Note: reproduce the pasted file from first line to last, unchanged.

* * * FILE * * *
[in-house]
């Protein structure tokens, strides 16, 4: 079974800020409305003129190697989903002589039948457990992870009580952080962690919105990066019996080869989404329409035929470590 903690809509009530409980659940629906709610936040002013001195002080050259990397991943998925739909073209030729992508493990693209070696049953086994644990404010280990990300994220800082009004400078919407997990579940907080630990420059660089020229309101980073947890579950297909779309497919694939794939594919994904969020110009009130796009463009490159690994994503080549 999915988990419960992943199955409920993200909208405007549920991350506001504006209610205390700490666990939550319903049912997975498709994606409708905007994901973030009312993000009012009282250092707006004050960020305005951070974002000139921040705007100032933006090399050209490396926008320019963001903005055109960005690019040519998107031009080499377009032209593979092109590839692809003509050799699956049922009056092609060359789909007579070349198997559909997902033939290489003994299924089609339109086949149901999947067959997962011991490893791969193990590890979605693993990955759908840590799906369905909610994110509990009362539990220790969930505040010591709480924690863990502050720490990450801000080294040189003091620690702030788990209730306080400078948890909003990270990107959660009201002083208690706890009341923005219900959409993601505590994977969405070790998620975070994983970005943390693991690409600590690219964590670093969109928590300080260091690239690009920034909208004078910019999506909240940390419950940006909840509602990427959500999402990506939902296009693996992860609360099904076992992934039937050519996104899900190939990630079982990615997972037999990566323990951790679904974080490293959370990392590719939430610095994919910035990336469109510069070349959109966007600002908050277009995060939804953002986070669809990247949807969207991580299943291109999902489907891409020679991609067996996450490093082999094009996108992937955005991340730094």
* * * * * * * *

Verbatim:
[in-house]
């Protein structure tokens, strides 16, 4: 079974800020409305003129190697989903002589039948457990992870009580952080962690919105990066019996080869989404329409035929470590 903690809509009530409980659940629906709610936040002013001195002080050259990397991943998925739909073209030729992508493990693209070696049953086994644990404010280990990300994220800082009004400078919407997990579940907080630990420059660089020229309101980073947890579950297909779309497919694939794939594919994904969020110009009130796009463009490159690994994503080549 999915988990419960992943199955409920993200909208405007549920991350506001504006209610205390700490666990939550319903049912997975498709994606409708905007994901973030009312993000009012009282250092707006004050960020305005951070974002000139921040705007100032933006090399050209490396926008320019963001903005055109960005690019040519998107031009080499377009032209593979092109590839692809003509050799699956049922009056092609060359789909007579070349198997559909997902033939290489003994299924089609339109086949149901999947067959997962011991490893791969193990590890979605693993990955759908840590799906369905909610994110509990009362539990220790969930505040010591709480924690863990502050720490990450801000080294040189003091620690702030788990209730306080400078948890909003990270990107959660009201002083208690706890009341923005219900959409993601505590994977969405070790998620975070994983970005943390693991690409600590690219964590670093969109928590300080260091690239690009920034909208004078910019999506909240940390419950940006909840509602990427959500999402990506939902296009693996992860609360099904076992992934039937050519996104899900190939990630079982990615997972037999990566323990951790679904974080490293959370990392590719939430610095994919910035990336469109510069070349959109966007600002908050277009995060939804953002986070669809990247949807969207991580299943291109999902489907891409020679991609067996996450490093082999094009996108992937955005991340730094």